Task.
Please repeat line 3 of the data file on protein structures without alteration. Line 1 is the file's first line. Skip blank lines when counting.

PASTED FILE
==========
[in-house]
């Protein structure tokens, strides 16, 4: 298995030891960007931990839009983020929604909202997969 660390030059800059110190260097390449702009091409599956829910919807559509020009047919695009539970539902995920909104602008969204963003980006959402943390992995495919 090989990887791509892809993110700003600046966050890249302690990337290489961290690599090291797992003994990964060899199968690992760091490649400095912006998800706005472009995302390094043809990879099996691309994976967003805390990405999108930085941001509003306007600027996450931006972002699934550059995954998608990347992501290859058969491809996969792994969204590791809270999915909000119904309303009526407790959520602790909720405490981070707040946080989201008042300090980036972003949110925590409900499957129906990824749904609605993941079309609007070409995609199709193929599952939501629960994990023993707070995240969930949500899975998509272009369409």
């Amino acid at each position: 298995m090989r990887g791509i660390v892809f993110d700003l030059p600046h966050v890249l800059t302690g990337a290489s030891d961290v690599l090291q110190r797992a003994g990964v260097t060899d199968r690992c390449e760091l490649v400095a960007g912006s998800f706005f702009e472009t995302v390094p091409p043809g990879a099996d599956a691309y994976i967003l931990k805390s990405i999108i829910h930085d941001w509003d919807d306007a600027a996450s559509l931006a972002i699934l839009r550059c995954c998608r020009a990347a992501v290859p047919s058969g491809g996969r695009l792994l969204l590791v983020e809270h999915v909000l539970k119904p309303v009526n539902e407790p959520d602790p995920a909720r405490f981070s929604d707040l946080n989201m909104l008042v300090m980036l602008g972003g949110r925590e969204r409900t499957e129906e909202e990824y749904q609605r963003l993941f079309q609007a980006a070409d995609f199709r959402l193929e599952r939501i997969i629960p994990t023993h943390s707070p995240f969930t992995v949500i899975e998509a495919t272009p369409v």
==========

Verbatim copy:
């Amino acid at each position: 298995m090989r990887g791509i660390v892809f993110d700003l030059p600046h966050v890249l800059t302690g990337a290489s030891d961290v690599l090291q110190r797992a003994g990964v260097t060899d199968r690992c390449e760091l490649v400095a960007g912006s998800f706005f702009e472009t995302v390094p091409p043809g990879a099996d599956a691309y994976i967003l931990k805390s990405i999108i829910h930085d941001w509003d919807d306007a600027a996450s559509l931006a972002i699934l839009r550059c995954c998608r020009a990347a992501v290859p047919s058969g491809g996969r695009l792994l969204l590791v983020e809270h999915v909000l539970k119904p309303v009526n539902e407790p959520d602790p995920a909720r405490f981070s929604d707040l946080n989201m909104l008042v300090m980036l602008g972003g949110r925590e969204r409900t499957e129906e909202e990824y749904q609605r963003l993941f079309q609007a980006a070409d995609f199709r959402l193929e599952r939501i997969i629960p994990t023993h943390s707070p995240f969930t992995v949500i899975e998509a495919t272009p369409v």